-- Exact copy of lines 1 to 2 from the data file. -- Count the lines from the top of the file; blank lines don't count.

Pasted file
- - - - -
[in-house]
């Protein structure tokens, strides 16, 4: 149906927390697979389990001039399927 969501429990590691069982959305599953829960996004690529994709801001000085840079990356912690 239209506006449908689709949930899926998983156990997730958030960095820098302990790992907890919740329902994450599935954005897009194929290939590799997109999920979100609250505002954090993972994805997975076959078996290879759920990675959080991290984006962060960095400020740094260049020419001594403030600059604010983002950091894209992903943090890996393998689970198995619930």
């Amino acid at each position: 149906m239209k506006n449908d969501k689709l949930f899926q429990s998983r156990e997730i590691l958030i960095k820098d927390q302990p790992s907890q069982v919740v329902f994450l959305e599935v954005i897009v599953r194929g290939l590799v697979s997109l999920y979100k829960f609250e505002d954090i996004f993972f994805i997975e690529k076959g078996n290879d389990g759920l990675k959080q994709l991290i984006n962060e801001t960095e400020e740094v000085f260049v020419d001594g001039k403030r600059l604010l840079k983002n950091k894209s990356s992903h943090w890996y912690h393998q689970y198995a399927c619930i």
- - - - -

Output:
[in-house]
């Protein structure tokens, strides 16, 4: 149906927390697979389990001039399927 969501429990590691069982959305599953829960996004690529994709801001000085840079990356912690 239209506006449908689709949930899926998983156990997730958030960095820098302990790992907890919740329902994450599935954005897009194929290939590799997109999920979100609250505002954090993972994805997975076959078996290879759920990675959080991290984006962060960095400020740094260049020419001594403030600059604010983002950091894209992903943090890996393998689970198995619930």